Updated on 09/15/2011 2:10PM

It's pucks away for Avalanche and Red Wings


The start of the NHL season went virtually unnoticed by sports bettors in Las Vegas Wednesday night.

The Colorado Avalanche, the defending Stanley Cup champions, started the season the same way they ended last season: with a 3-1 victory, this time over the Jaromir Jagr-less Pittsburgh Penguins. But sports book patrons on Wednesday night were more interested in the baseball pennant races and Barry Bonds's pursuit of the home run record.

However, the public will have plenty of time to warm up to hockey since the season lasts for eight months.

Las Vegas Sports Consultants, which supplies odds to 90 percent of Nevada's sports books, has the Avalanche and Detroit Red Wings as 9-2 co-favorites to win the Stanley Cup. The Avalanche lost Ray Bourque to retirement, but they still have center Joe Sakic, the regular-season MVP, and goalie Patrick Roy, the playoffs' MVP, and a very talented supporting cast, including rookie Vaclav Nedorost, who scored the first goal Wednesday night and also had an assist. Peter Forsberg will make Colorado even better if his injuries don't force him into retirement.

Detroit, which was unceremoniously ousted by Los Angeles in the playoffs, resembles an All-Star team as it tries to get coach Scotty Bowman his ninth championship. The Red Wings have added Brett Hull, Luc Robitaille, and goalie Dominik Hasek to an already formidable squad that includes Steve Yzerman, Sergei Federov, and Chris Chelios.

The New Jersey Devils, the defending Eastern Conference champs, are at 5-1 to win the Cup along with the St. Louis Blues and Philadelphia Flyers. The Flyers have been bet down from opening odds of 12-1 after an off-season shopping spree by general manager Bob Clarke that netted John LeClair, Jeremy Roenick, Eric Weinrich, and Jiri Dopita.

Jagr is now in Washington (though his arrival has now been overshadowed by Michael Jordan) and his presence has helped reduce the Capitals' odds from 18-1 to 12-1, which is also the odds on the Ottawa Senators and Dallas Stars.

The biggest adjustment in the futures odds have come on the New York Islanders, who opened at 250-1 and are now down to 75-1. The Islanders have acquired goaltender Chris Osgood from Detroit, plus center Alexi Yashin from Ottawa and defensive forward Mike Peca from Boston.

If you're looking to dip your toe into the hockey betting pond, be advised that not every sports book uses the same lines. More and more books are going to straight wagering with both teams at pick-em (goals-wise, with an adjusted money-line, just like in baseball wagering). Other books, especially those that don't want to refund all wagers when a game ends in a tie, will make the favorite lay half a goal and reduce the money-line or even pay plus-money on smaller favorites. Bettors taking the underdog would win their bet in this scenario if the game ends in a tie, but they give up a lot of profits if the underdog wins outright. In the long run, it's better to lay the half-goal with favorites and take dogs to win straight up.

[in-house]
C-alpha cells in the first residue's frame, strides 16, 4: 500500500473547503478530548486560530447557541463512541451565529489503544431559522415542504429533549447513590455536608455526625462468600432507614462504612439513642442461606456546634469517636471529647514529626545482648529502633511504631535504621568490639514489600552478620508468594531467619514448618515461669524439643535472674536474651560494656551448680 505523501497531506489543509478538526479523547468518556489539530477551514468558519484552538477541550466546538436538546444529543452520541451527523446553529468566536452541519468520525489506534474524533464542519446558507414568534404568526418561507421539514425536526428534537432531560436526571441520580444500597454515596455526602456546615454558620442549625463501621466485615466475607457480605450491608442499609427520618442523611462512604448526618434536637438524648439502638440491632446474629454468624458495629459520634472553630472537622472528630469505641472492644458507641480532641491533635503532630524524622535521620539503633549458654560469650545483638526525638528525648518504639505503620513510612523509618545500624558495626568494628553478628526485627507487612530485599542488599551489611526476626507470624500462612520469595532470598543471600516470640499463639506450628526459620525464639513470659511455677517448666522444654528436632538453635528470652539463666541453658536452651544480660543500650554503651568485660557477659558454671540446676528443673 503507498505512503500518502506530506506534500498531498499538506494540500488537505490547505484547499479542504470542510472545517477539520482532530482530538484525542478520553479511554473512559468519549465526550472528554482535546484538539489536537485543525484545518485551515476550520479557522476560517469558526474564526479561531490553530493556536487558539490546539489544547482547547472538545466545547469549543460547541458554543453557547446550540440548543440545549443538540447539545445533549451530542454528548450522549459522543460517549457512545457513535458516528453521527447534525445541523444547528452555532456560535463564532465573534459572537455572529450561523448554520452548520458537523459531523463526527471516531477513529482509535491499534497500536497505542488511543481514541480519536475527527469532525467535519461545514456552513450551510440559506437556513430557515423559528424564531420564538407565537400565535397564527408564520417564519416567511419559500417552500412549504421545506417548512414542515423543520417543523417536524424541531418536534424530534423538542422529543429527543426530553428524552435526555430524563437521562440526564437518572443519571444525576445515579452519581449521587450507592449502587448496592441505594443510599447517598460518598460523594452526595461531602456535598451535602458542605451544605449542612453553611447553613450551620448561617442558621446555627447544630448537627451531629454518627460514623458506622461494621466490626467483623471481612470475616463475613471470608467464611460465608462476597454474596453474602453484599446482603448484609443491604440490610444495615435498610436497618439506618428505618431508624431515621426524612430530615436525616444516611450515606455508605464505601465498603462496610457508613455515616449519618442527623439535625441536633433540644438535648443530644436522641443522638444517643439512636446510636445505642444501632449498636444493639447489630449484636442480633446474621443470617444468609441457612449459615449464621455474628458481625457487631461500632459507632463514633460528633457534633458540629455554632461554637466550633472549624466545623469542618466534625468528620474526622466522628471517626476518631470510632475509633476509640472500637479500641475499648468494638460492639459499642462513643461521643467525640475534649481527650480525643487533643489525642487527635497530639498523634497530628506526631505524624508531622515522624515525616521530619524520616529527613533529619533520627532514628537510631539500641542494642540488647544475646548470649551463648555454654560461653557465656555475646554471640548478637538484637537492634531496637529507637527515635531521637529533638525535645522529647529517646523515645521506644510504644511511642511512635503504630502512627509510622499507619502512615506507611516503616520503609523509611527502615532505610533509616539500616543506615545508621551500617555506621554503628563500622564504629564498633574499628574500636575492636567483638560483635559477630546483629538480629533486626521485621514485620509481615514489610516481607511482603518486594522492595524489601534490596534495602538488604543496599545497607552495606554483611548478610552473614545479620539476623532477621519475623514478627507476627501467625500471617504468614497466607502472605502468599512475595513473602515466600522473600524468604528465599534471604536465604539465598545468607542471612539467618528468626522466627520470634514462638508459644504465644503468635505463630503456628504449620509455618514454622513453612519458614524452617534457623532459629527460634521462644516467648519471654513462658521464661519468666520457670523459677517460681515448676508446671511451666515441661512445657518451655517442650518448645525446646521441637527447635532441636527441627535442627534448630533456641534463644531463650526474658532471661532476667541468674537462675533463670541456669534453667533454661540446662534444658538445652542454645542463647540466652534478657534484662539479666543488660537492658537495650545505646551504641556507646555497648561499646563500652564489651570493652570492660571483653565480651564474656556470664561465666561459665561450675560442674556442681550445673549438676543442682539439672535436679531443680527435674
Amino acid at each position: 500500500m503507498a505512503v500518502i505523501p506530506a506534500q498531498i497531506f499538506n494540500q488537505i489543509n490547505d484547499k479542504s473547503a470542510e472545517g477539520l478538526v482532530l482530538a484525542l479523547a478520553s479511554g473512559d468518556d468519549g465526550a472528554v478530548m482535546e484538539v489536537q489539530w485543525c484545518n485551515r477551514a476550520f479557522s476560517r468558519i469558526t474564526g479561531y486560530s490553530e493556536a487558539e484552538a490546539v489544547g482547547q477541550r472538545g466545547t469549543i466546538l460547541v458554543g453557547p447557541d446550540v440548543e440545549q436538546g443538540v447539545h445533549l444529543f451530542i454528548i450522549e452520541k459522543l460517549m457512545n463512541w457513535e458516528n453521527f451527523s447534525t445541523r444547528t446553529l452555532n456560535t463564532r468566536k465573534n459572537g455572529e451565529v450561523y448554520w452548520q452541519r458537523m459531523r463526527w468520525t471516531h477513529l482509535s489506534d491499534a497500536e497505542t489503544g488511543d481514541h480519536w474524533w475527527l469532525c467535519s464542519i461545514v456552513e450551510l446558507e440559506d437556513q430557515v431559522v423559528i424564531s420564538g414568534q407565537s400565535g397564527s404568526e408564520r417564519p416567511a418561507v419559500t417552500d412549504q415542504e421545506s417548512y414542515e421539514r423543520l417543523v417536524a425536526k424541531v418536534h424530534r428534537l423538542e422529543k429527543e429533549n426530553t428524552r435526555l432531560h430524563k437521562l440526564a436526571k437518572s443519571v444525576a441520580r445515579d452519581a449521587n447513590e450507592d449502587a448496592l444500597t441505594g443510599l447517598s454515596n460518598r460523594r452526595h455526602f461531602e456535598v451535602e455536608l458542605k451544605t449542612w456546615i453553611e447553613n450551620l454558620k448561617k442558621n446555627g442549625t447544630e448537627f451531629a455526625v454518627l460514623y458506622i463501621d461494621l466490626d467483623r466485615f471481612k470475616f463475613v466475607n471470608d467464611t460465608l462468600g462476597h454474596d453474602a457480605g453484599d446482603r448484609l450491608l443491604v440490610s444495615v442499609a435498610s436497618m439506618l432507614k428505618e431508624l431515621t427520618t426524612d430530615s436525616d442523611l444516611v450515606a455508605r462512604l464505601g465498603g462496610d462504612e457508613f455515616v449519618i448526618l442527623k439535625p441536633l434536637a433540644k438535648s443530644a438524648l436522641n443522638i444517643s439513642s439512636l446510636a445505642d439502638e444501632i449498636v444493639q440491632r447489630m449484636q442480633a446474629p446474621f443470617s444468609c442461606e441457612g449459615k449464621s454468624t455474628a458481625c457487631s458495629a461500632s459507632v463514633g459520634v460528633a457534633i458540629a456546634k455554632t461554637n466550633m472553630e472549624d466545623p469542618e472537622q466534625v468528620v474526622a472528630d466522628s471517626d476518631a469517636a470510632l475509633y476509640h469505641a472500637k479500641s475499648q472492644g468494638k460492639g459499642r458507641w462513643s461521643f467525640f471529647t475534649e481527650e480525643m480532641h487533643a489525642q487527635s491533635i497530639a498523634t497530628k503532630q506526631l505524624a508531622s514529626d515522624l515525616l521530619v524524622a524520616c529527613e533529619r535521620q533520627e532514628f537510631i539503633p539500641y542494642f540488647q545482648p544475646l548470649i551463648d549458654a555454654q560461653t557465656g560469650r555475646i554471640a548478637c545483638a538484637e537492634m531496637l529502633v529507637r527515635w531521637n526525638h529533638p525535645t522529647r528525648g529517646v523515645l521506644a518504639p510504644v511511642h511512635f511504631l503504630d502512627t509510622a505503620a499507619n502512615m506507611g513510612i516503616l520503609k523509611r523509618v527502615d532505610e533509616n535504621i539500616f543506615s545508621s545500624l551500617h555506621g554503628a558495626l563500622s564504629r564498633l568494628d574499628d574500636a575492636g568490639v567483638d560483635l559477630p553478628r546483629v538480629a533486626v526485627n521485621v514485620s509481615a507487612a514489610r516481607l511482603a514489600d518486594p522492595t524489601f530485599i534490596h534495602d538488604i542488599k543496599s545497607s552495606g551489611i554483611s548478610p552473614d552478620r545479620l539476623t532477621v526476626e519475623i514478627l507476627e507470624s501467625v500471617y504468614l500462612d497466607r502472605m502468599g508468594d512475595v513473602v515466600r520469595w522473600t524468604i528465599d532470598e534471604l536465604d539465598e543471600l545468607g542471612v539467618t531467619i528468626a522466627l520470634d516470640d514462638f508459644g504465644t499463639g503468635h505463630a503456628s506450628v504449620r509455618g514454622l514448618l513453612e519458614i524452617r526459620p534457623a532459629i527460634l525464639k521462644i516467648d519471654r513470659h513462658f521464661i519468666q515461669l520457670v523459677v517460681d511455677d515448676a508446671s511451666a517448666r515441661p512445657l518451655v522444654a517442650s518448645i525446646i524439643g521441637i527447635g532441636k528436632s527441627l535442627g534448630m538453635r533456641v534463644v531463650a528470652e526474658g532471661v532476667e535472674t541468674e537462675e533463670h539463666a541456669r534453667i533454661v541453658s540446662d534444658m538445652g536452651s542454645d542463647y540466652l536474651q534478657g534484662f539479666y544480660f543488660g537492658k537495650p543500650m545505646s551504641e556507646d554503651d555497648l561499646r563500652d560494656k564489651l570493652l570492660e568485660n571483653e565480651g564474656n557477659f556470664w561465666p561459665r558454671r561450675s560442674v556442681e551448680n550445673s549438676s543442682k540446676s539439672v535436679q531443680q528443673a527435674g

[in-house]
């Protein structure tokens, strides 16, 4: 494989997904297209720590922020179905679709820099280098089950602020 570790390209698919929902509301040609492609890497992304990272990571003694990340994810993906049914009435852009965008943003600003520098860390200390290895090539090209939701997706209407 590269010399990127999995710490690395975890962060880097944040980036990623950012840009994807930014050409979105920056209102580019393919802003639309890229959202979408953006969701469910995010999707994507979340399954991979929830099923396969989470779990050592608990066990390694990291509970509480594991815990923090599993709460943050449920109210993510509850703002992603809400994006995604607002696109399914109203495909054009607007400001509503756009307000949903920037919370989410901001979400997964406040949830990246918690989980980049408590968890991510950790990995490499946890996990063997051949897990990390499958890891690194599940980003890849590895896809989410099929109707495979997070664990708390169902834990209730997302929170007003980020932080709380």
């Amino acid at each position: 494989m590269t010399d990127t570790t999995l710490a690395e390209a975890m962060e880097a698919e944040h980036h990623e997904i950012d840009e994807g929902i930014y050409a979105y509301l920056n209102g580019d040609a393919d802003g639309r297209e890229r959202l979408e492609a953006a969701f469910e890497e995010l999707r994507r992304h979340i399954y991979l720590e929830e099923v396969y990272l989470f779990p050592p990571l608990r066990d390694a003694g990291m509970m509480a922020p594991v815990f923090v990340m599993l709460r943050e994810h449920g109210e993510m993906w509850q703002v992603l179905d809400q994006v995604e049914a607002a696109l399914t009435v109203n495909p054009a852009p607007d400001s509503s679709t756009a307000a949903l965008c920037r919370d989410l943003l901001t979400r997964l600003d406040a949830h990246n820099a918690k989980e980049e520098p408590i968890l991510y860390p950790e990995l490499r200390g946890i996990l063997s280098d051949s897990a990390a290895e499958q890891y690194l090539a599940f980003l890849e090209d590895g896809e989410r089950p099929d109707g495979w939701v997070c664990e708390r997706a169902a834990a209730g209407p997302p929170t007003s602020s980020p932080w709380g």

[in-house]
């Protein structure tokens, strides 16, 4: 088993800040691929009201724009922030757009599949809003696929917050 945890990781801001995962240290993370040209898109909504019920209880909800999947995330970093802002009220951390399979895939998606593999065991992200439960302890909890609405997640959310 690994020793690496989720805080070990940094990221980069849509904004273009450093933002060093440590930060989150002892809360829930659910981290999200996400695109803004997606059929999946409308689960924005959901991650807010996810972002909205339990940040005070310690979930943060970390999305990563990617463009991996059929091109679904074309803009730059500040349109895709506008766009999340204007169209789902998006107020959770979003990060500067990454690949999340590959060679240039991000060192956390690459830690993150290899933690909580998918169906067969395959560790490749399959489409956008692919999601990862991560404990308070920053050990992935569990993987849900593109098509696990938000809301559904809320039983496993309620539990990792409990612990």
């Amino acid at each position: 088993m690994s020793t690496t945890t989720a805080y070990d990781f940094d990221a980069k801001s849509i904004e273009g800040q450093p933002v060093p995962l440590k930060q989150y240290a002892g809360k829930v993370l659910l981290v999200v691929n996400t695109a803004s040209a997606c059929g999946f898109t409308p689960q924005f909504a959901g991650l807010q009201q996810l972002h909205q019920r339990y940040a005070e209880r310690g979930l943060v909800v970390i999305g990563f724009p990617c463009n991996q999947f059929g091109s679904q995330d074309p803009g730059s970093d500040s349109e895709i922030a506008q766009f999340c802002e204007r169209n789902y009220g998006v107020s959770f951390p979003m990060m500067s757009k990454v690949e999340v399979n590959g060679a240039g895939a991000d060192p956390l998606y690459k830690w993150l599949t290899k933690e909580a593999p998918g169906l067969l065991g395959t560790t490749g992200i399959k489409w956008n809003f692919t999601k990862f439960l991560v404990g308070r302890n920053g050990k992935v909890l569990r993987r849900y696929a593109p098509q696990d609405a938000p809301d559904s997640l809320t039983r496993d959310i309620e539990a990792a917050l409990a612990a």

There are definitely bargains to be found for the bettor willing to shop around.

Casino News and Notes

The Las Vegas tourism business is slowly returning to normal in the wake of the events of Sept. 11. After two weekends of 50 and 75 percent hotel room occupancy - September usually yields 95 percent - last weekend Vegas hotel rooms were at 93 percent occupancy. However, a lot of those were at reduced rates as hotels try to lure back customers.

For now, layoffs will stand

There have been an estimated 15,000 layoffs in the casino industry since the terrorist attacks and hotel operators are saying a lot of those workers won't be hired back until the weekday occupancy rates also rise.

A big part of the midweek drop-off has been the cancellation of 249 conventions and trade shows, which are usually held during the week and help fill the city's hotel rooms. The Las Vegas Convention and Visitors Authority estimates the cancellations will keep 78,700 people from coming to town and deprive the city of $98.7 million in non-gambling revenue (from hotel rooms, restaurants, shows, etc.).

o The LVCVA launched a $13 million ad campaign Wednesday aimed at building the tourism numbers. The newspaper and television campaign is targeted mainly at Western markets in which visitors can drive or take short flights to Vegas.

One thing that won't be mentioned in those ads is that five hijackers reportedly spent time in Las Vegas this summer. The FBI is following leads and trying to determine if Vegas was being considered as a target, or if the terrorists were just meeting here because it's a convenient place for people of all nationalities to blend in without attracting attention. Hotel security officers and nearby Nellis Air Force Base remain on high alert.

o Many Vegas visitors are stopping by the New York-New York Hotel-Casino looking for replicas of the World Trade Center's twin towers only to find out they aren't part of the casino's Manhattan skyline, which was modeled after New York in the 1940's.

Still, it's understandable that the producers of the major motion picture "Ocean's 11" are reshooting a scene in which the New York-New York explodes (in a computer-generated sequence). When the Rat Pack remake is released in theaters Dec. 7, a fictitious hotel will be used in the scene.





Red Wings9-2







Maple Leafs15-1















Flames 75-1

Mighty Ducks75-1




Blue Jackets100-1



Odds from Las Vegas Sports Consultants